It costs a website money to defend against charges of defamation. There's really no recourse for an offended employer provided that the website agrees to comply with a request to take down negative information, but if they keep it up they're making a decision to publish it knowing its contents. It's easier to just shrug and say "Well, the poster had his say for the better part of X months, and I'm sure someone else will come along in a few more months and say something similar." Bits and pieces of it might end up in web crawler cache anyway. Easier just to delete it and move on.
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Old 02-10-2014, 11:57 AM
 
4,749 posts, read 3,611,713 times
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Quote:
Originally Posted by Granny Fats View Post
Glassdoor changed and wants positive reviews. I think this happened a couple of years ago. Our local paper also changed forum policies and doesn't allow bad reviews of local places. Makes it tough to ferret out the reality about a place.
They probably want a bit of both. If people only post negative stuff, then the site becomes less credible and the reviews look like they're coming from malcontents. The same is true if there's only positive puff and fluff, of course. It's more credible if the reviews are balanced. But another consideration is that litigation is costly, and one day in court can wipe out lots of ad revenue rather quickly.
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Old 02-10-2014, 11:57 AM
 
793 posts, read 1,289,487 times
Reputation: 1144
yes but how would they even know? You don't even give your name to GD. Just an email address. It's supposed to be anonymous and as long as you abide by the guidelines, and GD approves the post, I think it can be a very helpful resource for people trying to figure out if a company is for them or not.

I did it before I applied at my current job.
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Old 02-10-2014, 12:02 PM
 
793 posts, read 1,289,487 times
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The offended company would have to get a supenea for the ip address connected to the review.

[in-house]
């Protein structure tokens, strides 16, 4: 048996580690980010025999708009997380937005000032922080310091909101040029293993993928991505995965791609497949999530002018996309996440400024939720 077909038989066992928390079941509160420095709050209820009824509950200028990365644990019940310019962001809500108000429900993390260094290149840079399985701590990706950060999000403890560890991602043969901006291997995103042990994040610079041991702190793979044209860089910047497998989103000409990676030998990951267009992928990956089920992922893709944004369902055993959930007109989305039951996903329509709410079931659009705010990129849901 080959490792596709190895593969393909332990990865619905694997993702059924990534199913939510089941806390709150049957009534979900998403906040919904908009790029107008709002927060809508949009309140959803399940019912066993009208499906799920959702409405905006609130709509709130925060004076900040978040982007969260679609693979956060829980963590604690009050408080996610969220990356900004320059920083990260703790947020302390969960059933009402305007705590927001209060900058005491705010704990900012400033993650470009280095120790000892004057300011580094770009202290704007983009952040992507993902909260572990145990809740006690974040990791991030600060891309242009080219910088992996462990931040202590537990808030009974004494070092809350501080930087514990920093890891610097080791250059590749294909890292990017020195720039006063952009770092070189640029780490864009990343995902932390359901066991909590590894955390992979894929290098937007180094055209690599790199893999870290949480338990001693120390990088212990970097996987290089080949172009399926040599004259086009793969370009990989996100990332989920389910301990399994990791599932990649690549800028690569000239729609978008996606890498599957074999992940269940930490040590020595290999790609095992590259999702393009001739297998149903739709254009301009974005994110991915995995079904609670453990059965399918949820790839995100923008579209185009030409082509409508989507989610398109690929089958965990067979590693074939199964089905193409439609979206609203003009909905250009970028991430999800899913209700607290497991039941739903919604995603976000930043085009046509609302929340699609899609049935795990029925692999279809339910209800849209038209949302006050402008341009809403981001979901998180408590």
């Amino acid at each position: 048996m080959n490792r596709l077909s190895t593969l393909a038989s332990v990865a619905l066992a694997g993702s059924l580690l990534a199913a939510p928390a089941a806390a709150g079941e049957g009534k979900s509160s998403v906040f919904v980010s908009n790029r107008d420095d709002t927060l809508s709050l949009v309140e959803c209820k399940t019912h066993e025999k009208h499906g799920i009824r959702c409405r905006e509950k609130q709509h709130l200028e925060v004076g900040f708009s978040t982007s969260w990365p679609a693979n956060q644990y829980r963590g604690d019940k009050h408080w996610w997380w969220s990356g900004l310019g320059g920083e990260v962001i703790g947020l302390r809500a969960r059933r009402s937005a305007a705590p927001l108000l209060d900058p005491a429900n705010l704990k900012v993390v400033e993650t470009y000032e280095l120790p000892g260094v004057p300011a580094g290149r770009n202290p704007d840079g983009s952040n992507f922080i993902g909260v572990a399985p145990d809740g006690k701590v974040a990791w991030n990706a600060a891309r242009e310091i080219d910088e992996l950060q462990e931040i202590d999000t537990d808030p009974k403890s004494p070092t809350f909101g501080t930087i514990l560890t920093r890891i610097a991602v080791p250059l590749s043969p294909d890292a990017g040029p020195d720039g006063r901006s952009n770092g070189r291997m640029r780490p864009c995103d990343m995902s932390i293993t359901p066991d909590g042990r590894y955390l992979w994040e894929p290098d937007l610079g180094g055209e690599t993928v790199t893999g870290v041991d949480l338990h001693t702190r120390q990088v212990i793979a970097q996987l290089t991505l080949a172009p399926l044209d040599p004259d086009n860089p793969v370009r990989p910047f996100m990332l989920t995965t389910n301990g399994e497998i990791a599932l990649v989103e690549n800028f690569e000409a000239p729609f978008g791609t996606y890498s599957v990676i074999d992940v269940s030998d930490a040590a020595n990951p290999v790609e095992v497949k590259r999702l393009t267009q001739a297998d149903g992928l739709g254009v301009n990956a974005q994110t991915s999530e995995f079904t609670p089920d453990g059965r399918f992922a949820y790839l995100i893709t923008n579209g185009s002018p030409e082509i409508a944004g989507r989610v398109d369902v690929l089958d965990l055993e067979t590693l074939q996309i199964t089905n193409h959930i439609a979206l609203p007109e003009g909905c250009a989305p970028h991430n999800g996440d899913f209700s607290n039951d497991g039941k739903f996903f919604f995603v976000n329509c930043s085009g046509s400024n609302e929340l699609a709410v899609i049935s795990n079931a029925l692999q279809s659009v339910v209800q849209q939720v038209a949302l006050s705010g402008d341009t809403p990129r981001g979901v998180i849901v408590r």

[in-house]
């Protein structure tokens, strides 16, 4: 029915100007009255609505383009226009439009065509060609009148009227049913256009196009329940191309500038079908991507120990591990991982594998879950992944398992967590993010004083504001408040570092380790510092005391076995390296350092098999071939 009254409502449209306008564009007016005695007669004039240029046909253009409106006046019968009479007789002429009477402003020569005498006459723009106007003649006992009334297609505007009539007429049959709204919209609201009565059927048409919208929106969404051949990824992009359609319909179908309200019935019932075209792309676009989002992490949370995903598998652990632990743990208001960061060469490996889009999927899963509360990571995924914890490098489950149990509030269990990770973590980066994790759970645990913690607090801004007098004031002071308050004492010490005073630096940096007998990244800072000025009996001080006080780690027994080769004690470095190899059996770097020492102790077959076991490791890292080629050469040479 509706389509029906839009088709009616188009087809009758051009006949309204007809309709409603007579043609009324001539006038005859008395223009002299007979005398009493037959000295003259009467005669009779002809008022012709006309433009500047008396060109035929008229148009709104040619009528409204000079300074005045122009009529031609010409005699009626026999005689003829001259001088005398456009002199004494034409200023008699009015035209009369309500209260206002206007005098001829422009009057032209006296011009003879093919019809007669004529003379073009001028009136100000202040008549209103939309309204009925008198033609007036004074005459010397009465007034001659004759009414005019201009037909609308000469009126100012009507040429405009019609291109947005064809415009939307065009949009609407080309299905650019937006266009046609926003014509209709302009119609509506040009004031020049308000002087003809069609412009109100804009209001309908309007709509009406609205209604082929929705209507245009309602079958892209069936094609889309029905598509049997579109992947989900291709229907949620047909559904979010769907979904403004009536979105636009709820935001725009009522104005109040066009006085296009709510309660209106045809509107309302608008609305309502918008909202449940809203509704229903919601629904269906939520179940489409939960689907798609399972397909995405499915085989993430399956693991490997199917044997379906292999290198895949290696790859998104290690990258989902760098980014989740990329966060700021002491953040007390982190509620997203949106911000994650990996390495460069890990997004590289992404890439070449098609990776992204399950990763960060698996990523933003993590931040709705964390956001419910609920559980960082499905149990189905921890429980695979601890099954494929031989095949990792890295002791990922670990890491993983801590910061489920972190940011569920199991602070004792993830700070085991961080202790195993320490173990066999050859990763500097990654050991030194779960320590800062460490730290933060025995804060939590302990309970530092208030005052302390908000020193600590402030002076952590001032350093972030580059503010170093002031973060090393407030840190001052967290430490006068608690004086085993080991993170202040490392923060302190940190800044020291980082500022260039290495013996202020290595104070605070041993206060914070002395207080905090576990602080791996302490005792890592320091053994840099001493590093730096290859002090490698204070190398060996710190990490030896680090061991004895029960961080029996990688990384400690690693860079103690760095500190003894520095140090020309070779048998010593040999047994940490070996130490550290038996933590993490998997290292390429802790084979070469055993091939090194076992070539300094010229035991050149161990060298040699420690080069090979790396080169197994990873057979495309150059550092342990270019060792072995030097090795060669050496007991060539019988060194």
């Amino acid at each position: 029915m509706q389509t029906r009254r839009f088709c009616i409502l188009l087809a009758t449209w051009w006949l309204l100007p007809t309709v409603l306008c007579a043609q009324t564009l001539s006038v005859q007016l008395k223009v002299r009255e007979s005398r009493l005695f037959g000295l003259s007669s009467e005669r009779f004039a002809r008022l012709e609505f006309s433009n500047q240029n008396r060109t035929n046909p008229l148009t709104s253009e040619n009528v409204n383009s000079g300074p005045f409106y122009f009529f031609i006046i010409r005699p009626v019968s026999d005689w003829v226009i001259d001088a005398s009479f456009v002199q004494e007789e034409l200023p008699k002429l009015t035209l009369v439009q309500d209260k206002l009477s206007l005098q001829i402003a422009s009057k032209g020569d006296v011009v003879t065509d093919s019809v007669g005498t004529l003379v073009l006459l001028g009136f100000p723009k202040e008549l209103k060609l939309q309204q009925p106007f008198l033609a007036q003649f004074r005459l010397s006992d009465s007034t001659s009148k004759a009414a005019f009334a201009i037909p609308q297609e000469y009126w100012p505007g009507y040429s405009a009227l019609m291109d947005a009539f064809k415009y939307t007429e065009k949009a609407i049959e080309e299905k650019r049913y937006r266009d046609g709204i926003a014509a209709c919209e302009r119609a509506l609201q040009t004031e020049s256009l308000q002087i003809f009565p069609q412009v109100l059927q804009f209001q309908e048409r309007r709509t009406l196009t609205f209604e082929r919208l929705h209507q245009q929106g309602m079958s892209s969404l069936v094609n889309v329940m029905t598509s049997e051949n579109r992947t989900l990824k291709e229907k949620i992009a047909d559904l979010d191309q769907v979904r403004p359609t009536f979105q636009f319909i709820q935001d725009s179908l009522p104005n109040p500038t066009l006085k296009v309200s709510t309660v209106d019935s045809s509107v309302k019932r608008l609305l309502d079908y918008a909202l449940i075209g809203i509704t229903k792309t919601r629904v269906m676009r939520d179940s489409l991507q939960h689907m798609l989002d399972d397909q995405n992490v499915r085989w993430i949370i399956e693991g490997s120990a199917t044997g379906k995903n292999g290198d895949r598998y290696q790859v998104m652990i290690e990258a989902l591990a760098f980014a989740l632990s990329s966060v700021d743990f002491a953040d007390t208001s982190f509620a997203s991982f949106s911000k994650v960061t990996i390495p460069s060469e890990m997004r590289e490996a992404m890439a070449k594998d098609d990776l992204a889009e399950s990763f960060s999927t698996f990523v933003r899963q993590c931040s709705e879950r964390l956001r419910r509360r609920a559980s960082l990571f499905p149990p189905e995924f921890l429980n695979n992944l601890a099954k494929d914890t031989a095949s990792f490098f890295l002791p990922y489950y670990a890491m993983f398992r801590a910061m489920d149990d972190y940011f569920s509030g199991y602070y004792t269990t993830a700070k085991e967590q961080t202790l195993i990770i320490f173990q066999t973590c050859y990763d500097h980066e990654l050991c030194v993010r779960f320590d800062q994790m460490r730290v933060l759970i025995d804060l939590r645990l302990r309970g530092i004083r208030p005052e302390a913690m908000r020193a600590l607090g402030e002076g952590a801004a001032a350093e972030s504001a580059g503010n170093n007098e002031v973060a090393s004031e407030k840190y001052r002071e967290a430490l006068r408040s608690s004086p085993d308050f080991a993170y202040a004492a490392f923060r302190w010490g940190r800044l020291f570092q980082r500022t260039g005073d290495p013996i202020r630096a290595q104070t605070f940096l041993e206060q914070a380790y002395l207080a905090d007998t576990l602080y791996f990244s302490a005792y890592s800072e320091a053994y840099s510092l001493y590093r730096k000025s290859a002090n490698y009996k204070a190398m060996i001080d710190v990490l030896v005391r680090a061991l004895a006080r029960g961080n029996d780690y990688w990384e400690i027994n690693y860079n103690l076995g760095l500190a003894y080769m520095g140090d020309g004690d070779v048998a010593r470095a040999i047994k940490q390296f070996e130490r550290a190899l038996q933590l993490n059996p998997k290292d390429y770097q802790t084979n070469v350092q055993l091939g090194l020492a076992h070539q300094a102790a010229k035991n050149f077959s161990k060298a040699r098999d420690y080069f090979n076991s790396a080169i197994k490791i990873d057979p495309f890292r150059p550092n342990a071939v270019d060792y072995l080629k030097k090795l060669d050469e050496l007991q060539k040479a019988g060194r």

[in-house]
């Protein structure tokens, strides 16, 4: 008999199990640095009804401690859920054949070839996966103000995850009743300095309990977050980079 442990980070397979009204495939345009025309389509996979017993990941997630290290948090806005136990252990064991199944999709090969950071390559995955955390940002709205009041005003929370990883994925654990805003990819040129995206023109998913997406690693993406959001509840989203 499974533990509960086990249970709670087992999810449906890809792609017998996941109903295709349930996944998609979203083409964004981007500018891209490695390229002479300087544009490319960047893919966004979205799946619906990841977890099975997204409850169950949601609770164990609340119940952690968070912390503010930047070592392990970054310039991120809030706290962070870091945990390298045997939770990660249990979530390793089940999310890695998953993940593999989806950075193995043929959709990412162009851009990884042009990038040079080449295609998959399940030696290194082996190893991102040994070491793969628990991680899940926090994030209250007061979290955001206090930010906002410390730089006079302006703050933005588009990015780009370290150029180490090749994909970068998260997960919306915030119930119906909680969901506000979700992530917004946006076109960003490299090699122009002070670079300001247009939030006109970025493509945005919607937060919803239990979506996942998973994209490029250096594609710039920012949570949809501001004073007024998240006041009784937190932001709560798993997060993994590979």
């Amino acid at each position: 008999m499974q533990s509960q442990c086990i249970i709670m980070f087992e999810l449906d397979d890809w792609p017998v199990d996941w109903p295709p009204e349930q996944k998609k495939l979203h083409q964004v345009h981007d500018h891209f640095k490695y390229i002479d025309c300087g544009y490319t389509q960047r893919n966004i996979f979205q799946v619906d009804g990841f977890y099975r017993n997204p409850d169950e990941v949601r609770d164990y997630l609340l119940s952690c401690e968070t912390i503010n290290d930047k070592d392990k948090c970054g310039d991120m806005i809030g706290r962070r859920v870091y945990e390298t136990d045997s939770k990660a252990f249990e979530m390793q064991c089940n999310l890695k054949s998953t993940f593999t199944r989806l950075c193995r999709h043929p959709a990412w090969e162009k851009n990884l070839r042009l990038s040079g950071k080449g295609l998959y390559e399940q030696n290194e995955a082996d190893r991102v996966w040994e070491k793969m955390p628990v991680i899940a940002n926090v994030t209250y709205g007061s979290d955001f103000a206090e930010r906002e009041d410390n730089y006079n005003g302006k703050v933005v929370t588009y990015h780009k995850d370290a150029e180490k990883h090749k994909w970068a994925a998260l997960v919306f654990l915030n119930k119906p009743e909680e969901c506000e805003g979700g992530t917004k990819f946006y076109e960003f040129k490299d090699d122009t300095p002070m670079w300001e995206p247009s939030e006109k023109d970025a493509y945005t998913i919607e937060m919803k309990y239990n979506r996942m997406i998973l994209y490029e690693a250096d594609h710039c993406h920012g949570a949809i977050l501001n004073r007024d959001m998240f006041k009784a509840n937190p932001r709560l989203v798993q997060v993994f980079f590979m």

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Old 02-10-2014, 12:17 PM
 
3,083 posts, read 4,660,901 times
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Glassdoor is a good idea in concept. But as with any anonymous posting site, it has many disadvantages as well.

First, you have the disgruntled workers who rant about a place they previously worked. Who knows how much truth there is to what they are saying. They may have been a poor worker and were terminated for that reason. Rants like that don't give a good, wholesome perspective about a place of employment. There are negatives to every job, but there are also some positives. You should post those as well and be fair to someone who is seriously considering working there.

Secondly, the company itself will either scour the boards or pay other firms to scour the boards for them, posting upbeat, positive comments about their place of employment. I've seen plenty of this and the posts are pretty apparent. This is unfair again, because it's only giving a one-sided account of the company without providing any balance.

I tend to look at the comments in the middle of the pack. Those comments that give a more detailed account of someone's employment experience are far more useful to me than someone's personal rant or the company's fluffy, glowing remarks about working there.

OP, without knowing exactly what you posted about your former employer, it's hard to say. I can personally say that I've seen countless "negative" comments on Glassdoor that have been posted for some time. I've even posted a couple critical comments myself about former employers, although I tend to share some positives as well just to give a fair overall assessment. Maybe you shared some personal information that the Glassdoor admins figured was inappropriate. Without knowing exactly what you posted, it's difficult to comment on this.